Born in 1840 in Ireland, William McVaney and his wife Agnes Gilmour moved to Blantyre during the 1880’s. In 1891, they lived at Greenside Street (then called Green Street) on the north side of Glasgow Road, not far from where the traffic lights are now at Clydeview Shopping Centre.
Sometime between 1892 and 1894, directly across from his rented home, William bought a fairly decent sized plot of land at the western corner of the Slag Road, (later Craig Street). The rectangular plot looked out upon fields to the south and was located quite near the Stonefield Infant School. Upon his land, he built a small house and adjacent shop all on one storey, with a byre to the back. William McVaney was a dairyman and whilst he utilized the byre, his little shop was in 1895 leased out to Miss Marion Russell, a dressmaker.
The house and shop was likely built in stone or brick, for one cannot imagine in the 1890’s building a wooden structure amongst so many other ‘modern’ stone tenements. Needless to say, the little house was unusual, out of place and dwarfed by other more prominent buildings all along Glasgow Road. The house had a pitched roof, the shop to the west being smaller. The land around it was fenced off by wooden fences.
However, this was to be short lived premises and does not appear to have been previously explored by Blantyre historians until now.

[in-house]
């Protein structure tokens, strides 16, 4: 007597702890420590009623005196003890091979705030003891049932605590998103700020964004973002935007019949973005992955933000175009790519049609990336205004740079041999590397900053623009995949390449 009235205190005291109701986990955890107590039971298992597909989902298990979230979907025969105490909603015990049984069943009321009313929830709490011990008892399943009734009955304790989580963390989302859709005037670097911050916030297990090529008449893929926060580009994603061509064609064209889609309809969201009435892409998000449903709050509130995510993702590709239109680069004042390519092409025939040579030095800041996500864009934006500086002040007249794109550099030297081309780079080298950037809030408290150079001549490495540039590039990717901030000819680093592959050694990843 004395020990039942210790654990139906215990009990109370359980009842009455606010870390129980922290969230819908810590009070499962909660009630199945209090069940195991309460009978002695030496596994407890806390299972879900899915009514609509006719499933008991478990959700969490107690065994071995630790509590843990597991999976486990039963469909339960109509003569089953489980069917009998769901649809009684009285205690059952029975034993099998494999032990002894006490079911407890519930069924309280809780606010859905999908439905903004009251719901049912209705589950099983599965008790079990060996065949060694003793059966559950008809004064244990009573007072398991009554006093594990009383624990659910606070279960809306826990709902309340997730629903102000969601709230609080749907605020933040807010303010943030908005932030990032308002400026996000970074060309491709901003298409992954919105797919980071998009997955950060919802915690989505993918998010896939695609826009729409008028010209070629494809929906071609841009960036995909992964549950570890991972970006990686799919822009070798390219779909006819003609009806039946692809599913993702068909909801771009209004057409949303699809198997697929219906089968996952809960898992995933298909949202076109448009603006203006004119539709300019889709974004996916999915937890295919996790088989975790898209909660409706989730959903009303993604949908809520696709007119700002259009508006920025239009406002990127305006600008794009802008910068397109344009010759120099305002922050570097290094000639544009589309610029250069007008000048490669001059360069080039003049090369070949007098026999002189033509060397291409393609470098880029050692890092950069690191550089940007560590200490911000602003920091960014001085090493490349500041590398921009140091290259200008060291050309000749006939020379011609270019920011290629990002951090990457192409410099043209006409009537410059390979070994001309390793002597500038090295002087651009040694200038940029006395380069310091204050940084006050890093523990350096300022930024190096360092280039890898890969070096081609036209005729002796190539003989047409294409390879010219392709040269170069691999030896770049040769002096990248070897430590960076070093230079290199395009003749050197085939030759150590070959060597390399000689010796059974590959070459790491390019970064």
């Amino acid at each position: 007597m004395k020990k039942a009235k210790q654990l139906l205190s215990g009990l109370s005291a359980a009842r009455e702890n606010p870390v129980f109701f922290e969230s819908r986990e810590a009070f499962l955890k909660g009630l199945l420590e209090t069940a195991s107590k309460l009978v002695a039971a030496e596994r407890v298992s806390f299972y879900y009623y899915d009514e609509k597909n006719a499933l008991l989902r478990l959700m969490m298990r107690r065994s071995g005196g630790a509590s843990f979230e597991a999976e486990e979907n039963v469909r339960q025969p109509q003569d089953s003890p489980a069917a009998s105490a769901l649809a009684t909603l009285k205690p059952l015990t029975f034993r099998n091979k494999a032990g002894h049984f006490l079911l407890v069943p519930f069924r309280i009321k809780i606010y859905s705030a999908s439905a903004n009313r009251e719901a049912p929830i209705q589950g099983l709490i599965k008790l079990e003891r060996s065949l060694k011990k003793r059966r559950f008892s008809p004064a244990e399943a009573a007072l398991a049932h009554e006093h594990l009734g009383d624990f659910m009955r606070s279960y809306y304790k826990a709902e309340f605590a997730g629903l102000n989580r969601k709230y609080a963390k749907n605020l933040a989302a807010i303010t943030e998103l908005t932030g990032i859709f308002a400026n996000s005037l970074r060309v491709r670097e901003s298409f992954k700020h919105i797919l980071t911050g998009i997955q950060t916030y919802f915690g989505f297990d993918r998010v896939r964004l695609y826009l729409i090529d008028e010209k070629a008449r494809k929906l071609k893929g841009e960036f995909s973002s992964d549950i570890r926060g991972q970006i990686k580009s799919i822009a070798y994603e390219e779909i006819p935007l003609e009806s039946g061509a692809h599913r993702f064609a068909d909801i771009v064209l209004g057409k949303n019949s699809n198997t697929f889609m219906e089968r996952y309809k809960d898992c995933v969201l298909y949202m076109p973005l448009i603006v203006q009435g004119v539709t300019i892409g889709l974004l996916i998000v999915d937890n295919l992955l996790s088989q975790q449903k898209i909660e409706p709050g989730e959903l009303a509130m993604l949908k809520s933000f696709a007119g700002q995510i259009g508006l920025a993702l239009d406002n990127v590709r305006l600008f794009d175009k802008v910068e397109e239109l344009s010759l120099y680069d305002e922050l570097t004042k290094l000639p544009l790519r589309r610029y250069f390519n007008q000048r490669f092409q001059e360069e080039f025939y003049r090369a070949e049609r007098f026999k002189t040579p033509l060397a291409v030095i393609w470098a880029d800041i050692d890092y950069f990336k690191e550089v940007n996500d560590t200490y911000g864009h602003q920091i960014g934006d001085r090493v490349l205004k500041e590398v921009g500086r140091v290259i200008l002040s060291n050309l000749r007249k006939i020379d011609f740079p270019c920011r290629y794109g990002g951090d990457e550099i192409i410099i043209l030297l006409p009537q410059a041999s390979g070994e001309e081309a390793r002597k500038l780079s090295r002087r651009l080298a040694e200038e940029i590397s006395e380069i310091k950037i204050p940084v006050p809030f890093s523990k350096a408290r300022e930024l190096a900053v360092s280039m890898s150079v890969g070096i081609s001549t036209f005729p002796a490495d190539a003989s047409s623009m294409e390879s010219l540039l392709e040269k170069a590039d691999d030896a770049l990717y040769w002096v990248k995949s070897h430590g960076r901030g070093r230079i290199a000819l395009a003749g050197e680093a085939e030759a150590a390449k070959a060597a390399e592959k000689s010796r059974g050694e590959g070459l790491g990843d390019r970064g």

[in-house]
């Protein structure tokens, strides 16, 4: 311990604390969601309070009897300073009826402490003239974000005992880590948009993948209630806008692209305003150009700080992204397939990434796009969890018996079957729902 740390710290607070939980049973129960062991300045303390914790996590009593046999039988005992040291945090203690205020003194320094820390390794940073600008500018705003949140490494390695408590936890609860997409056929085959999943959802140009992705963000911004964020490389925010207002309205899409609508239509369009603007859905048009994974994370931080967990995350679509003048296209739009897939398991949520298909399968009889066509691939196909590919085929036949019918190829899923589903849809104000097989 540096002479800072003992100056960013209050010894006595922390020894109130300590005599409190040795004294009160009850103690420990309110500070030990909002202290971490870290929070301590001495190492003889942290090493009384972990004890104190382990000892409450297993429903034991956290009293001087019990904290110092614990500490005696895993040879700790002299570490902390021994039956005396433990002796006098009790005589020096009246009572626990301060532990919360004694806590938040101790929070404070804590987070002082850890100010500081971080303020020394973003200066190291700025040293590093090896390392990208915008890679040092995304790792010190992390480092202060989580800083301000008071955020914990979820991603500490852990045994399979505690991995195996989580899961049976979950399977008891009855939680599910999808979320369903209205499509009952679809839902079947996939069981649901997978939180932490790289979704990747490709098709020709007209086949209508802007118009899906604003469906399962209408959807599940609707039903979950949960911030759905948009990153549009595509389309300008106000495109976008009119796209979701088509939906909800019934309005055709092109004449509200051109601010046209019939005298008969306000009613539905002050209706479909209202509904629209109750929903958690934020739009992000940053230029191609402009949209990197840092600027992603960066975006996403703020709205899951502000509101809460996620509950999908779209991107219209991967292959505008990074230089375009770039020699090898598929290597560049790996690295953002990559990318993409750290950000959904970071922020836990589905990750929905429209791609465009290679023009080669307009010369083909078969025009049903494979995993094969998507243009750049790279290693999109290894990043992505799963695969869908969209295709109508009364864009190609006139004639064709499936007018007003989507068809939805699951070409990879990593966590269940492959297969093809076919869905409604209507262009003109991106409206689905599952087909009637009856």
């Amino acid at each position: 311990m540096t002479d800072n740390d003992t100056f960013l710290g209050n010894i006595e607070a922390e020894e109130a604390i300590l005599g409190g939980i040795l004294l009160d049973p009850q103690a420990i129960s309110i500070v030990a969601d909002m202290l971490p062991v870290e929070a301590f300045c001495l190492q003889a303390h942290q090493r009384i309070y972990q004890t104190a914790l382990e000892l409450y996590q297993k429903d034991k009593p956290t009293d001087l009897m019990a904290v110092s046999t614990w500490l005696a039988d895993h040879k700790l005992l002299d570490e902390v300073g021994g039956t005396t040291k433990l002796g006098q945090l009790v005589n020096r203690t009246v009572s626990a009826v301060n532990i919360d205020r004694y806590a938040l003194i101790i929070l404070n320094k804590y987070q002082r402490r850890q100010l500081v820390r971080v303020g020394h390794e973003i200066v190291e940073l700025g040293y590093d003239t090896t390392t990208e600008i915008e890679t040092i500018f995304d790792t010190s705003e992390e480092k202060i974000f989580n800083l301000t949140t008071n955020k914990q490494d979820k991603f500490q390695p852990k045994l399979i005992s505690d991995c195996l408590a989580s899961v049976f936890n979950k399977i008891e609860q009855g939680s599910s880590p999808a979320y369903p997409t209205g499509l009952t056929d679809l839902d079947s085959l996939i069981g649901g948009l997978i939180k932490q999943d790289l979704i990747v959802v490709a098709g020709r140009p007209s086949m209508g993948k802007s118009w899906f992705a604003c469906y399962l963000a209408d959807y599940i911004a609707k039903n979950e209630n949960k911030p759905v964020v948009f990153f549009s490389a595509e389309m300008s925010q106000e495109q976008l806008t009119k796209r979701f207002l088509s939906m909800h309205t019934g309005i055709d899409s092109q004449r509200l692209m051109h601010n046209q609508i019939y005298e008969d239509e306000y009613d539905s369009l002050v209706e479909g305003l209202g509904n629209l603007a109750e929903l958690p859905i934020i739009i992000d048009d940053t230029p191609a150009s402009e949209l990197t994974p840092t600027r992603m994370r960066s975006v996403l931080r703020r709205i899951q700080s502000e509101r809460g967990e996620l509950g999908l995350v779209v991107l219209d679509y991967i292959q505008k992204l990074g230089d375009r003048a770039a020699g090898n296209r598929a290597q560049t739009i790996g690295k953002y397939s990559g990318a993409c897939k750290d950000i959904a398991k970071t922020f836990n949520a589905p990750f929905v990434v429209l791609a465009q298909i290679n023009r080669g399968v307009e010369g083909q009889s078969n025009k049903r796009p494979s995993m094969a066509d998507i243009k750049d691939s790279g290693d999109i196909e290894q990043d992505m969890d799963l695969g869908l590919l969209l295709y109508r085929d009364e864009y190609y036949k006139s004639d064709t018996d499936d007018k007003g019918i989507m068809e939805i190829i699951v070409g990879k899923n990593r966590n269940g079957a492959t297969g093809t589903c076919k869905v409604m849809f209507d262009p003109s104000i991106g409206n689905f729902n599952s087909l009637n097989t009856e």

On 13th September 1896, William McVaney died aged 56 due to sudden heart problems. Dr. Grant confirmed his passing and his death certificate was duly signed by a loyal friend by name of McKerrell in Henderson’s Buildings.
His widow Agnes McVaney is not in the Blantyre 1901 census, perhaps telling that she moved away. In 1905 she still however, owned the little house but that year it was empty as was the shop and byre. The couple never had any children, so it’s possible the area had too many sad memories for her and she moved away from Blantyre. There’s a possibility though that with good frontage on Glasgow Road, Miss Russell’s dressmaker shop may have existed right up until 1905. Between 1905 and 1910, the byre at the back was demolished and by 1915, the shop and house had been demolished too, the land vacant and a prime spot on a thriving, bustling busy Glasgow Road.
I own a wonderful painting of McVaneys in 1905 was drawn by modern local artist Harry Rankine, showing all the charm of that era.
Following WW1, the land would be purchased and would later become the site of the Central Garage, then in more modern times, the Western side of Clydeview Shopping Centre. It is difficult to imagine how much this has all changed. In the following drawing, we’ve highlighted how the building would have looked in a modern context to give you an idea of where it was exactly.
From the book, “Blantyre Glasgow Road South” by Paul Veverka (c) 2017
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